plain 0.2.3

A small Rust library that allows users to reinterpret data of certain types safely.

libplain

Build Status Current Crates.io Version Current Documentation

A small Rust library that allows users to interpret arrays of bytes as certain kinds of structures safely.

This crate provides an unsafe trait Plain, which the user of the crate uses to mark types for which operations of this library are safe. See Plain for the contractual obligation.

Other than that, everything else in this crate is perfectly safe to use as long as the Plain trait is not implemented on inadmissible types (similar to how Send and Sync in the standard library work).

Purpose

In low level systems development, it is sometimes necessary to interpret locations in memory as data structures. Functions of this crate serve to avoid pitfalls associated with that, without having to resort to big, full-featured (de)serialization libraries.

On the other hand, this crate contains no provisions when it comes to handling differences in encoding and byte ordering between platforms. As such, it is entirely unsuitable for processing external data such as file contents or network packets.

Examples

To start using the crate, simply do extern crate plain;.

If you want your plain types to have methods from this crate, also include use plain.Plain;.

Then it's just a matter of marking the right types and using them.


extern crate plain;
use plain::Plain;
use std::mem;


#[repr(C)]
#[derive(Default)]
struct ELF64Header {
    pub e_ident: [u8; 16],
    pub e_type: u16,
    pub e_machine: u16,
    pub e_version: u32,
    pub e_entry: u64,
    pub e_phoff: u64,
    pub e_shoff: u64,
    pub e_flags: u32,
    pub e_ehsize: u16,
    pub e_phentsize: u16,
    pub e_phnum: u16,
    pub e_shentsize: u16,
    pub e_shnum: u16,
    pub e_shstrndx: u16,
}

// SAFE: ELF64Header satisfies all the requirements of `Plain`.
unsafe impl Plain for ELF64Header {}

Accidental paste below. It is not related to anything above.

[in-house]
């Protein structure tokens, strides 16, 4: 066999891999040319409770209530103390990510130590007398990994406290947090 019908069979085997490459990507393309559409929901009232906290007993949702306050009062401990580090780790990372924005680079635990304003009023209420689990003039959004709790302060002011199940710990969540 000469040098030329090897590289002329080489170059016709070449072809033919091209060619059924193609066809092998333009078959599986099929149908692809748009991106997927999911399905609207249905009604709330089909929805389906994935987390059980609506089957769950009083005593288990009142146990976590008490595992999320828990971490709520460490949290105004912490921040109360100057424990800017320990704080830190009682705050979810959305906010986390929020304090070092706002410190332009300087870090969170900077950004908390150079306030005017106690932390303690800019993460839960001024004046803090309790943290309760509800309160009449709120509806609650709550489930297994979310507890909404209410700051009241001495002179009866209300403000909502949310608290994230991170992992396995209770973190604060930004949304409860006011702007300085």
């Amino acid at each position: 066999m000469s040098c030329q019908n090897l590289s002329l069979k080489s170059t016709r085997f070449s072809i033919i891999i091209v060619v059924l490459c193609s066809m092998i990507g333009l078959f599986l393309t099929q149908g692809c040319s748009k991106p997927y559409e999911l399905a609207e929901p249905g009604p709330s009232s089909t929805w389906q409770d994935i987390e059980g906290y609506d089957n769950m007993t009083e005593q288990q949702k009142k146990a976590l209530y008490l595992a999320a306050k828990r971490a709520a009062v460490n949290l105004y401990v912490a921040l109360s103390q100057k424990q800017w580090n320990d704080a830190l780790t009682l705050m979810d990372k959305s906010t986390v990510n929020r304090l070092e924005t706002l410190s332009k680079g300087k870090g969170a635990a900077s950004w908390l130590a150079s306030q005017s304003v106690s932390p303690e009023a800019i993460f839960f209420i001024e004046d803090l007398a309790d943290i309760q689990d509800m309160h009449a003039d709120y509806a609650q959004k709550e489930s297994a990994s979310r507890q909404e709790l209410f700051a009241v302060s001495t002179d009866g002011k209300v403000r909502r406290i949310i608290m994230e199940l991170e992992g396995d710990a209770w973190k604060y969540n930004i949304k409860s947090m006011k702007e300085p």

impl ELF64Header {
	fn from_bytes(buf: &[u8]) -> &ELF64Header {
			plain::from_bytes(buf).expect("The buffer is either too short or not aligned!")
		}

		fn from_mut_bytes(buf: &mut [u8]) -> &mut ELF64Header {
			plain::from_mut_bytes(buf).expect("The buffer is either too short or not aligned!")
		}

		fn copy_from_bytes(buf: &[u8]) -> ELF64Header {
			let mut h = ELF64Header::default();
			h.copy_from_bytes(buf).expect("The buffer is too short!");
			h
		}
}

# fn process_elf(elf: &ELF64Header) {}

// Conditional copying for ultimate hackery.
fn opportunistic_elf_processing(buf: &[u8]) {
	if plain::is_aligned::<ELF64Header>(buf) {
        // No copy necessary.
			let elf_ref = ELF64Header::from_bytes(buf);
			process_elf(elf_ref);
    } else {
        // Not aligned properly, copy to stack first.
			let elf = ELF64Header::copy_from_bytes(buf);
			process_elf(&elf);
    }
}

#[repr(C)]
#[derive(Default, Copy, Clone)]
struct ArrayEntry {
    pub name: [u8; 32],
    pub tag: u32,
    pub score: u32,
}

// SAFE: ArrayEntry satisfies all the requirements of `Plain`.
unsafe impl Plain for ArrayEntry {}

fn array_from_bytes(buf: &[u8]) -> &[ArrayEntry] {
    // NOTE: length is not a concern here,
    // since slice_from_bytes() can return empty slice.

    match plain::slice_from_bytes(buf) {
        Err(_) => panic!("The buffer is not aligned!"),
        Ok(arr) => arr,
    }
}

fn array_from_unaligned_bytes(buf: &[u8]) -> Vec<ArrayEntry> {
		let length = buf.len() / mem::size_of::<ArrayEntry>();
	let mut result = vec![ArrayEntry::default(); length];
 	(&mut result).copy_from_bytes(buf).expect("Cannot fail here.");
		result
}

# fn main() {}

Comparison to pod

pod is another crate created to help working with plain data. The major difference between pod and plain is scope.

plain currently provides only a few functions (+method wrappers) and its implementation involves very few lines of unsafe code. It can be used in no_std code. Also, it doesn't deal with endianness in any way, so it is only suitable for certain kinds of low-level work.

pod, on the other hand, provides a wide arsenal of various methods, most of which may be unnecessary for a given use case. It has dependencies on std as well as other crates, but among other things it provides tools to handle endianness properly.

In short, plain is much, much plainer...